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Microservices

Microservices
"Microservices" - yet another new term on the crowded streets of software architecture. Although our natural inclination is to pass such things by with a contemptuous glance, this bit of terminology describes a style of software systems that we are finding more and more appealing. We've seen many projects use this style in the last few years, and results so far have been positive, so much so that for many of our colleagues this is becoming the default style for building enterprise applications. Sadly, however, there's not much information that outlines what the microservice style is and how to do it. In short, the microservice architectural style [1] is an approach to developing a single application as a suite of small services, each running in its own process and communicating with lightweight mechanisms, often an HTTP resource API. These services are built around business capabilities and independently deployable by fully automated deployment machinery. Componentization via Services

http://martinfowler.com/articles/microservices.html

Related:  Veille InformatiqueMicroservicesComputersArchitecture

REST and MQTT: Yin and Yang of Micro-Service APIs It seemed that the worst was over – I haven’t heard a single new portmanteau of celebrity names in a while (if you exclude ‘Shamy’ which is a super-couple name of Sheldon and Amy from The Big Bang Theory but being a plot device, I don’t think it counts). Then when I researched for this blog post I stumbled upon project QEST, a mashup of MQTT and REST. Et tu, Matteo Collina? S.O.L.I.D: The First 5 Principles of Object Oriented Design S.O.L.I.D is an acronym for the first five object-oriented design(OOD) principles by Robert C. Martin, popularly known as Uncle Bob. These principles, when combined together, make it easy for a programmer to develop software that are easy to maintain and extend. They also make it easy for developers to avoid code smells, easily refactor code, and are also a part of the agile or adaptive software development. Note: this is just a simple “welcome to S.O.L.I.D” article, it simply sheds light on what S.O.L.I.D is. S.O.L.I.D stands for:

Building Microservices: Using an API Gateway - NGINX The first article in this 7-part series about designing, building, and deploying microservices introduced the Microservice Architecture pattern. It discussed the benefits and drawbacks of using microservices and how, despite the complexity of microservices, they are usually the ideal choice for complex applications. This is the second article in the series and will discuss building microservices using an API Gateway. [Editor: Further posts in this series are now available: When you choose to build your application as a set of microservices, you need to decide how your application’s clients will interact with the microservices. With a monolithic application there is just one set of (typically replicated, load-balanced) endpoints.

Building Microservices: Inter-Process Communication This is the third article in our series about building applications with a microservices architecture. The first article introduces the Microservices Architecture pattern, compares it with the Monolithic architecture pattern, and discusses the benefits and drawbacks of using microservices. The second article describes how clients of an application communicate with the microservices via an intermediary known as an API gateway. In this article, we take a look at how the services within a system communicate with one another. Introduction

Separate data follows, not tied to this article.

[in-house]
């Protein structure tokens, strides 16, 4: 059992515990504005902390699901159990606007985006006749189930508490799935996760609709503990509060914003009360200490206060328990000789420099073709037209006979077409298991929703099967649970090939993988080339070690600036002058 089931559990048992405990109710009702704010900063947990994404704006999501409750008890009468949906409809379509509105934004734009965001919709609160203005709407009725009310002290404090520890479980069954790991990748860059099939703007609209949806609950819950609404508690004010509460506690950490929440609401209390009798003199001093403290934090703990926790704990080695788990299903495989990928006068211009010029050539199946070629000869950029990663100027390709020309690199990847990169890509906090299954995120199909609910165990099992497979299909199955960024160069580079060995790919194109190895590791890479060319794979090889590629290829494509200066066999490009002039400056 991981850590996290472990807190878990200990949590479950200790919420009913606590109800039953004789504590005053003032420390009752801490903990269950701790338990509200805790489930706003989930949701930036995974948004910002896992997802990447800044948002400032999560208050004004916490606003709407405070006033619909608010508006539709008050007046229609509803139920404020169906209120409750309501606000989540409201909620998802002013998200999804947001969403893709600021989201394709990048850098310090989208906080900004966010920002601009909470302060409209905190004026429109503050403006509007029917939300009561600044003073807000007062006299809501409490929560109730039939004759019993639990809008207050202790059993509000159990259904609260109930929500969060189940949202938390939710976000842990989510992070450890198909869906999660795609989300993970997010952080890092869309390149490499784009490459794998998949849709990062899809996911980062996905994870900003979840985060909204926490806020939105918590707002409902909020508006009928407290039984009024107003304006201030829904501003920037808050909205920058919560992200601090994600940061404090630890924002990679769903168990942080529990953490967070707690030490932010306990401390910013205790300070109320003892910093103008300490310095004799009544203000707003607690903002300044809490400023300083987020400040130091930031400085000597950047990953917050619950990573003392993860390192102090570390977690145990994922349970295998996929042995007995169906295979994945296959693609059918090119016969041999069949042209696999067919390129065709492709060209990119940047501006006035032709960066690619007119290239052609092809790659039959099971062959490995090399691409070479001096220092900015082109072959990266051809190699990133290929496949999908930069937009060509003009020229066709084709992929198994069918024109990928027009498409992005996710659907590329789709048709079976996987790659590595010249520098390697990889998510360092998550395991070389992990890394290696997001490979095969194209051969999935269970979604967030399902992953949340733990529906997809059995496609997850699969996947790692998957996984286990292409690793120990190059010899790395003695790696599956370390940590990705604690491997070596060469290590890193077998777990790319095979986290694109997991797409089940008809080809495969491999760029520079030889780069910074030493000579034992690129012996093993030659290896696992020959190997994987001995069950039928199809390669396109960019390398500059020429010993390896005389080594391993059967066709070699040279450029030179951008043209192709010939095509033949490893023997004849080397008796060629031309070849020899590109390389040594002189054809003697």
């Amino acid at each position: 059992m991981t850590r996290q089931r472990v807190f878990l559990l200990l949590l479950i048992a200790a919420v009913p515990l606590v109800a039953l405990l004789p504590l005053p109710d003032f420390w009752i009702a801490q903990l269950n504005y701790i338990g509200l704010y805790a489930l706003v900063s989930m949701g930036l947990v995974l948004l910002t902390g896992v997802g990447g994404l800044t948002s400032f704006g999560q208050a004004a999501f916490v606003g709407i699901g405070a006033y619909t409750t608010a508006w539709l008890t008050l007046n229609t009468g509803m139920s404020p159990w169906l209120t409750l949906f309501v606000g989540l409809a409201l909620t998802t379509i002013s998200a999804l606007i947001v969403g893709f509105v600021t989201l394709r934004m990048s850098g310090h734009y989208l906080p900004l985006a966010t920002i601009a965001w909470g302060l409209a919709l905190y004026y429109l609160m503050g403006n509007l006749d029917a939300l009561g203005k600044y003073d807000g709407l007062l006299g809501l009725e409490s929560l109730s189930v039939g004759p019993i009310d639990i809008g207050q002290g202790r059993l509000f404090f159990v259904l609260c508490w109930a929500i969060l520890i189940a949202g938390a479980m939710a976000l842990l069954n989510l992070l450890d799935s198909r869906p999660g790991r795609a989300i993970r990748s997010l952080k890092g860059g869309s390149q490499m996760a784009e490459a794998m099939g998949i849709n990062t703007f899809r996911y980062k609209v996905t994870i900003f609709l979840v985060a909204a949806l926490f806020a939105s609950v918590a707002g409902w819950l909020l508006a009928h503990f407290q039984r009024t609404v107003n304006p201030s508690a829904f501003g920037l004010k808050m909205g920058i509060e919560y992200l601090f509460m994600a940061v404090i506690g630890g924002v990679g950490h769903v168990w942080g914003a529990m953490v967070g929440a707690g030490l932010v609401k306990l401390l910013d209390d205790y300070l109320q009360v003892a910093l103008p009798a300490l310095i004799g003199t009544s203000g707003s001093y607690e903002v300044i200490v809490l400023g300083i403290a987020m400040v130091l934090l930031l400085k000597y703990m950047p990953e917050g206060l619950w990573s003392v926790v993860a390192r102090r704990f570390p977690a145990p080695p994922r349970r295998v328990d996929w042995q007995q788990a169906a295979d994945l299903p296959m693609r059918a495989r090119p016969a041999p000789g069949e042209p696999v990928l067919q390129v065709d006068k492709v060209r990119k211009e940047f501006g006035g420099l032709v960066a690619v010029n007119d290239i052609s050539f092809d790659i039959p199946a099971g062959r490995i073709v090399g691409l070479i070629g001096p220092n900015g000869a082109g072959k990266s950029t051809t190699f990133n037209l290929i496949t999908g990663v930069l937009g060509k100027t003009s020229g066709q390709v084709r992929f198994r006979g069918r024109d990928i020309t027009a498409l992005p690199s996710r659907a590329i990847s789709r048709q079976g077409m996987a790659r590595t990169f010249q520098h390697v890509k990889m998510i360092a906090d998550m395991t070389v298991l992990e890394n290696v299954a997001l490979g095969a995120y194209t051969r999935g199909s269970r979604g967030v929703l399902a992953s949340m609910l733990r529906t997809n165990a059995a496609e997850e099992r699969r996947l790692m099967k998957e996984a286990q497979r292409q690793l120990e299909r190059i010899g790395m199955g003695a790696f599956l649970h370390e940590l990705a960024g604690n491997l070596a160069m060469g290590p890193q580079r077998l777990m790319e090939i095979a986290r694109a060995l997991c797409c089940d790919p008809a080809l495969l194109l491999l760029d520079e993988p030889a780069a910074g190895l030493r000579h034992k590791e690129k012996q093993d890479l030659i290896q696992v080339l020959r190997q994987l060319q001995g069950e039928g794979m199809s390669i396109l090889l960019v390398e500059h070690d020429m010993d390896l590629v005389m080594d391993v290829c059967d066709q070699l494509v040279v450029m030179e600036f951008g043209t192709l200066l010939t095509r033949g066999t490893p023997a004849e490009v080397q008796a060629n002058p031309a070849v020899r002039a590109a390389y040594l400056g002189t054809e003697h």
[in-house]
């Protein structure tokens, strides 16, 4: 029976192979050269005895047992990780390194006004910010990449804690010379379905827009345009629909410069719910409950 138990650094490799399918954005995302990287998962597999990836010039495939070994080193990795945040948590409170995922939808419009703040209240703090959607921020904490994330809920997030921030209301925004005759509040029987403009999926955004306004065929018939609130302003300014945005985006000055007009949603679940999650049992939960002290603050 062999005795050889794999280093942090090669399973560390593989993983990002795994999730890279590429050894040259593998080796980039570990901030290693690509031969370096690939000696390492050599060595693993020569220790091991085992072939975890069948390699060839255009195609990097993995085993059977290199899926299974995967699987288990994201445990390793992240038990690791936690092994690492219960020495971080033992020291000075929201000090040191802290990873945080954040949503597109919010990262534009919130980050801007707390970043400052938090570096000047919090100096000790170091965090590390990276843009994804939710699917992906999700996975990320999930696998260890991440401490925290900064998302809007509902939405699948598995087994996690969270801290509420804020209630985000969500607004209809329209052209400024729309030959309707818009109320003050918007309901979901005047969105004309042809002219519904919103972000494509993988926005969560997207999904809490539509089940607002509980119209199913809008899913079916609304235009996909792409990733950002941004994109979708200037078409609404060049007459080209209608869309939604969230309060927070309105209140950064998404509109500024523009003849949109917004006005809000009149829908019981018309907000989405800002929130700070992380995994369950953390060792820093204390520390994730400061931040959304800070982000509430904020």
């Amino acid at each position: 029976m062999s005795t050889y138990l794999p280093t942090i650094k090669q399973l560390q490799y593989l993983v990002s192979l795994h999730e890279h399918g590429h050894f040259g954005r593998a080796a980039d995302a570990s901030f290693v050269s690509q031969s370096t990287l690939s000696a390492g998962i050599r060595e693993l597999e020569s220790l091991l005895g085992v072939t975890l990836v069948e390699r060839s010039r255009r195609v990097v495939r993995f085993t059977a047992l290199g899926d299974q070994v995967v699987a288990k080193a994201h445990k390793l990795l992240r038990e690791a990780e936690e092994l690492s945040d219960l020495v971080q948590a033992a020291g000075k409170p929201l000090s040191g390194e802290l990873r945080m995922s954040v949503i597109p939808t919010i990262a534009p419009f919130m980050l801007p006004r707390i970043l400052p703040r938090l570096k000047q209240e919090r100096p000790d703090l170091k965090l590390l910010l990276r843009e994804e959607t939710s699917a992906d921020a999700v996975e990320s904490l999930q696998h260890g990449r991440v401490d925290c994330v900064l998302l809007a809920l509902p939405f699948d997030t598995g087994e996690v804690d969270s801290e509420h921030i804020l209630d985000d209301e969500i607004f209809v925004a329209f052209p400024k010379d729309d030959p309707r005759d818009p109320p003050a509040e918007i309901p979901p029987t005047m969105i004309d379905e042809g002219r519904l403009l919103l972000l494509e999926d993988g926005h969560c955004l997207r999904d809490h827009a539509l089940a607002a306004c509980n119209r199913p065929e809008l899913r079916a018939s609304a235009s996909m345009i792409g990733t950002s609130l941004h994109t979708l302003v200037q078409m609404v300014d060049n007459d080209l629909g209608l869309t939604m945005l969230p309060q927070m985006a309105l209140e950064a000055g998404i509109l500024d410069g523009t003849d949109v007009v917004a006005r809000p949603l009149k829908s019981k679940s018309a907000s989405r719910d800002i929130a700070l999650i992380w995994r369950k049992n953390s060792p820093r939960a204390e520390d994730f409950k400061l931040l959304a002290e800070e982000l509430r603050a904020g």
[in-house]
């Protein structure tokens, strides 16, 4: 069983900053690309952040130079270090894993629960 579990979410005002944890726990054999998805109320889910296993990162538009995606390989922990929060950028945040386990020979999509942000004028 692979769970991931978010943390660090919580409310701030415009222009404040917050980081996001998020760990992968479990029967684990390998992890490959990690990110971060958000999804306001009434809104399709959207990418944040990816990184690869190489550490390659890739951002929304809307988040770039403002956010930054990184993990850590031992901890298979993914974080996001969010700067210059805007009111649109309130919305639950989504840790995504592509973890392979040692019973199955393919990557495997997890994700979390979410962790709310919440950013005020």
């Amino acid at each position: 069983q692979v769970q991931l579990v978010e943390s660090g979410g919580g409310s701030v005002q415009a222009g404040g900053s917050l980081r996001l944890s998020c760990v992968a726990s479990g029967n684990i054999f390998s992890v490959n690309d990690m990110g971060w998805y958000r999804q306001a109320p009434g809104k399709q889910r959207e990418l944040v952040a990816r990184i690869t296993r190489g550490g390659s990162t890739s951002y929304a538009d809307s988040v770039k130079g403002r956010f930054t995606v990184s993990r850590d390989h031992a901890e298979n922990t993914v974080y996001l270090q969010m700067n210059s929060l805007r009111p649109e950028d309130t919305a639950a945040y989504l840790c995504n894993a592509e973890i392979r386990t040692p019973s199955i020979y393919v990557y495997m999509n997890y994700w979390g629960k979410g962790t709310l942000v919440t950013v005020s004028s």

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API gateway pattern Context Let's imagine you are building an online store that uses the Microservices pattern and that you are implementing the product details page. You need to develop multiple versions of the product details user interface: HTML5/JavaScript-based UI for desktop and mobile browsers - HTML is generated by a server-side web applicationNative Android and iPhone clients - these clients interact with the server via REST APIs In addition, the online store must expose product details via a REST API for use by 3rd party applications. A product details UI can display a lot of information about a product.

TIOBE Software: Tiobe Index TIOBE Index for January 2016 January Headline: Java is TIOBE's Programming Language of 2015! Java has won the TIOBE Index programming language award of the year. This is because Java has the largest increase in popularity in one year time (+5.94%). Java leaves runner ups Visual Basic.NET (+1.51%) and Python (+1.24%) far behind. At first sight, it might seem surprising that an old language like Java wins this award. Enterprise Integration Patterns - Message An enterprise has two separate applications that are communicating via Messaging, using a Message Channel that connects them. How can two applications connected by a message channel exchange a piece of information? Package the information into a Message, a data record that the messaging system can transmit through a message channel. Thus any data that is to be transmitted via a messaging system must be converted into one or more messages that can be sent through messaging channels.

Having the domain model separated from the persistence model - Enterprise Craftsmanship In this post, I’d like to write about a pretty common discussion in DDD circles: should one have the domain model separated from the persistence model? In other words, should you map your domain objects to the DB tables directly using an ORM or would it be better to use a separate set of Data Access Objects (DAOs) instead? Should a domain model serve as a persistence model? This question often arises when you try to build a rich domain model while working with a relational data store.

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